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Regarding plot, there isn’t much to summarize in Chantal Akerman’s Je Tu Il Elle (1974). In the Belgian director’s second feature-length film, the principal character “Julie” (played by Akerman herself) spends a month in voluntary isolation before hitchhiking with a truck driver (Niels Arestrup) and finally visiting her ex-girlfriend (Claire Wauthion). Little action paired with long shots of mundane life scenes might compel audience members today to dismiss the film as boring. If the camera dedicates a full five minutes to a scene in which Julie and the driver drink their beers and smoke cigarettes in silence, why do I need to keep my eyes on the screen? What will I miss in the seconds that I turn away?
A dedicated cinephile is likely familiar with Akerman’s work and legacy. Though the director herself resisted categorization in her lifetime, she is associated with feminist and queer thinking. I myself love film, though I never heavily studied it in an academic setting. Upon watching this piece, I found myself feeling nervous. What if I could not see what so many other critics and scholars had seen and lauded? I am stressing my lack of expertise on feminist and queer theory because I want to highlight that one not need such knowledge to enjoy this film. Acclaimed films, old films, and even avant-garde films can and should be viewed by anyone. Now, ignoring the prestige and reputation that precedes both this filmmaker and her film, what do I myself find?
As I watch the film, I am uncomfortable. At first, I assume it is from my impatience at the story’s lethargic pace. Julie spends the first act in an empty bedroom save for the mattress and the pages of a letter scattered around the floor. As she narrates her days of isolation, she focuses on waiting. “I spread my clothes over me and waited.” On another day she waits “for God or gloves for cold” as it begins to snow. Finally, she declares that “life has come to a halt and nothing would happen” and “I should wait for the snow to stop and then melt.” Paired with this waiting is a sort of aimlessness that not only inhabits the scenes on screen but that diffuses into the mind of the audience. Julie shifts and fidgets as she moves about the room, sometimes sitting, sometimes leaning against a wall, sometimes laying down, body spread out. Almost mechanically, she eats spoonful after spoonful of sugar from a bag, barely noticing when she accidentally spills it onto the floor.
When the sugar hits the floor, I realize that my discomfort stems from the recognition that I can relate to Julie all too well. I have interpreted a kind of depression that is dull and grey in her apathy, the kind I have known. Suddenly, I am no longer impatient and disengaged, but engrossed in the familiar mental state of consciousness I see playing out before me. Lack of emotion no longer unsettles me but compels me to keep watching.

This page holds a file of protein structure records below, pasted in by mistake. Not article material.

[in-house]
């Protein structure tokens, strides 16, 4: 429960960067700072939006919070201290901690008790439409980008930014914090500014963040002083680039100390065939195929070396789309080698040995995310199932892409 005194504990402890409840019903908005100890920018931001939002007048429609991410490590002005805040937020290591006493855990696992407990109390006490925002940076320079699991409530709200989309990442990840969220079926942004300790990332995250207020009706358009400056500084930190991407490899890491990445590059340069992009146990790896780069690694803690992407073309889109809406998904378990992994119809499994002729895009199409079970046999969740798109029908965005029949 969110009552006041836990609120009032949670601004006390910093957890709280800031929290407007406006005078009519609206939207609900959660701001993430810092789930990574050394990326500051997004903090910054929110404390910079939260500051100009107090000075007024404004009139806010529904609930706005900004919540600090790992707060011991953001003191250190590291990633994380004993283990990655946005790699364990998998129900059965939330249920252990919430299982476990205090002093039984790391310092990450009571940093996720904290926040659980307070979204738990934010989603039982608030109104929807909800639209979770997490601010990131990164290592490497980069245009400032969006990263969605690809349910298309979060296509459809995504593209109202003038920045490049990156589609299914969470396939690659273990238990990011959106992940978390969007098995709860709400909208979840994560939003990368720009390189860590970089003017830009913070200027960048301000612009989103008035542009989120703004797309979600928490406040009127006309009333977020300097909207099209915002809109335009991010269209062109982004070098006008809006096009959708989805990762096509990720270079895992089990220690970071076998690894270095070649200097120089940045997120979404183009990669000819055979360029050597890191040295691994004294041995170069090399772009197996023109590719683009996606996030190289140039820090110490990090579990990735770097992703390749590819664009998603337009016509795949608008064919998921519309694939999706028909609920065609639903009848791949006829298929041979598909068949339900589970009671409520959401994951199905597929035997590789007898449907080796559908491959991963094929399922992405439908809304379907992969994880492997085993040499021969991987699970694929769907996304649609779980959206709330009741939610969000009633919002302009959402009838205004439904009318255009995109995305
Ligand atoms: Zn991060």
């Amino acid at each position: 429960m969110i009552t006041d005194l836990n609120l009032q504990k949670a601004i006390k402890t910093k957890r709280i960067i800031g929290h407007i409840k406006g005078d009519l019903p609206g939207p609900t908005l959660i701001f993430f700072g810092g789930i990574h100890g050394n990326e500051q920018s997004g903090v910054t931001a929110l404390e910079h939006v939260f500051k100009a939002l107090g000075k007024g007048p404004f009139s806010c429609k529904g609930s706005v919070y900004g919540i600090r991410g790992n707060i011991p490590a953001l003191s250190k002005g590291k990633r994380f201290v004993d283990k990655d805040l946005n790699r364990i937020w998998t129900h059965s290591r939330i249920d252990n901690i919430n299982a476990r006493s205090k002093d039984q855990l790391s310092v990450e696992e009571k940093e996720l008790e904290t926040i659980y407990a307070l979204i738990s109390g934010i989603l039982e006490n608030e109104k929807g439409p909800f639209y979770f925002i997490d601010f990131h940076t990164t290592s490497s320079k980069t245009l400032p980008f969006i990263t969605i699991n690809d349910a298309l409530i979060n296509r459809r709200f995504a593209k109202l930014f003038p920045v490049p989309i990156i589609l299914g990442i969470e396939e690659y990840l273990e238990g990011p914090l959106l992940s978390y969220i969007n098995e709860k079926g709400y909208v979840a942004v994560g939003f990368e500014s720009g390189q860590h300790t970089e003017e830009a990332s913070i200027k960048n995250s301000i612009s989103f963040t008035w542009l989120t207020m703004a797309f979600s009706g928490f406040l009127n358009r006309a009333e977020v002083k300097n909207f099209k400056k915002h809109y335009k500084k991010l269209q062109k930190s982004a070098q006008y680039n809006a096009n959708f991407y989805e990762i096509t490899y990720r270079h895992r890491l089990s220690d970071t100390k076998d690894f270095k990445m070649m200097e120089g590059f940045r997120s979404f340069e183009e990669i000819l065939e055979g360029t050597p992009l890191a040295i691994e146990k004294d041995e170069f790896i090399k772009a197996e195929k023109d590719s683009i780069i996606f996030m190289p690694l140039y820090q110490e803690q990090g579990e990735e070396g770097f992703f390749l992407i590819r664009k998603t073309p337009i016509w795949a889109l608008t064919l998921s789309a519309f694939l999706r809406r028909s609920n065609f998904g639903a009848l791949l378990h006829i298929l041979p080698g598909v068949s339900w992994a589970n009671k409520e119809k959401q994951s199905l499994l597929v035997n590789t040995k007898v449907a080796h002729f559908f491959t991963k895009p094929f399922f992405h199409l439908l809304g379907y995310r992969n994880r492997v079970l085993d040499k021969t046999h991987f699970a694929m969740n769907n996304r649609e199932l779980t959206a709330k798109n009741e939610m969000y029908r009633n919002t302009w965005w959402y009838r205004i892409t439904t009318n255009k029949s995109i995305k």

Akerman seems to enjoy showing processes, and I enjoy watching them. I have taken on the passive energy that exudes from Julie. I cannot put my energy or focus into anything more advanced or intellectual than watching—and that is a vital response! Julie slowly scoops up the spilled sugar from the floor. I am happy to watch her and the driver finish their drinks slowly, happy to watch him shave in the bathroom, happy to watch Julie’s ex-girlfriend make Nutella sandwiches for her lover.
Passivity, which reigns over the film, is only broken by meeting base needs: food, drink, and sex. The realization of these needs spurs the characters into action. Julie, off-camera, gives the driver a handjob while he sits at the steering wheel. Barely conversing with each other, characters sit in silence as they drink their beer and smoke their cigarettes. Julie only leaves her room when the sugar has run out: “I realized I was hungry.” She expresses this hunger again in the house of her former lover. After quickly finishing her sandwich, she asks for more, then states that she is thirsty. When these needs are met, she undoes her ex’s dress buttons, fulfilling the final need.
In this final scene of lovemaking, the characters finally feel active, both literally and figuratively. Earlier in the film, the driver states that “I know there’s no tomorrow, no nothing. Just the moment.” Perhaps it is this statement that makes Julie abandon her waiting and begin doing. As the women intertwine their bodies, I finally feel a true exchange unraveling before me. The apathetic energy that has settled like dust over the film has been disturbed by a feeling of something—maybe passion. The lovemaking here lies in stark contrast to the handjob scene. With the camera trained on the man’s face, it’s almost as if Julie isn’t there at all. But on the bed with her lover, she seems whole.
The beauty of Je Tu Il Elle lies in its ambiguity. I can read it in whichever way I please, as slowly as I please. So often films try very hard to tell us something very specific, but Akerman doesn’t seem to care much about that at all. This film was made for her, not for us. It feels almost relaxing to know that what you think doesn’t really matter. In a world that insists on finding meaning and instant gratification, this is a welcome respite. Sometimes it is enough to simply observe and feel..
For a deeper dive into Akerman’s life and films, check out Marianne Lambert’s documentary I Don’t Belong Anywhere (2015). The FF2 review can be found HERE.
© Roza M. Melkumyan (8/28/20) FF2 Media
Featured Photo: Julie and truck driver drink beers.
Middle Photo: Julie sits in silent thought.
Bottom Photo: Julie and ex-girlfriend embrace.
Photo Credits: World Artists